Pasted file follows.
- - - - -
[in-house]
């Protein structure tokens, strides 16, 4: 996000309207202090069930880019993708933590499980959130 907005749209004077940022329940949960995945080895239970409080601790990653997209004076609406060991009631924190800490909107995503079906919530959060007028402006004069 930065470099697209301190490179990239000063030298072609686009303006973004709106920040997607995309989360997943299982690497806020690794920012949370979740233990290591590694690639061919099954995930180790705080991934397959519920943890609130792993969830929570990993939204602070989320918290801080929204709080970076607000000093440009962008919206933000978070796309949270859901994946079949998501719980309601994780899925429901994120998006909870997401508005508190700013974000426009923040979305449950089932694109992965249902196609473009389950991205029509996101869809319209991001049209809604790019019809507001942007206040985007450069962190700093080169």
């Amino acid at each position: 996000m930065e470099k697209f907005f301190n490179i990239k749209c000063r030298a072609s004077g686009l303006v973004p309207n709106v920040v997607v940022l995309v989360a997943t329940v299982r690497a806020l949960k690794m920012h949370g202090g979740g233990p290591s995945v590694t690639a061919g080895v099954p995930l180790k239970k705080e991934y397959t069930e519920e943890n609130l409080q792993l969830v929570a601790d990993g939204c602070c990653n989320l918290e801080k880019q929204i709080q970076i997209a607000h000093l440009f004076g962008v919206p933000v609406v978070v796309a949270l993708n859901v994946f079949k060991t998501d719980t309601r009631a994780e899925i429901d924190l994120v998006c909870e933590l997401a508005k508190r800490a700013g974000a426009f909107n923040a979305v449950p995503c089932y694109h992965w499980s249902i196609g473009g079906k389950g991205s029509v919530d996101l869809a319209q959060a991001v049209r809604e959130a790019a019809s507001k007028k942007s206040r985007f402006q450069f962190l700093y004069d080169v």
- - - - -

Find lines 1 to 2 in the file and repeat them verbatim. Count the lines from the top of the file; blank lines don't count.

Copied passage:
[in-house]
């Protein structure tokens, strides 16, 4: 996000309207202090069930880019993708933590499980959130 907005749209004077940022329940949960995945080895239970409080601790990653997209004076609406060991009631924190800490909107995503079906919530959060007028402006004069 930065470099697209301190490179990239000063030298072609686009303006973004709106920040997607995309989360997943299982690497806020690794920012949370979740233990290591590694690639061919099954995930180790705080991934397959519920943890609130792993969830929570990993939204602070989320918290801080929204709080970076607000000093440009962008919206933000978070796309949270859901994946079949998501719980309601994780899925429901994120998006909870997401508005508190700013974000426009923040979305449950089932694109992965249902196609473009389950991205029509996101869809319209991001049209809604790019019809507001942007206040985007450069962190700093080169």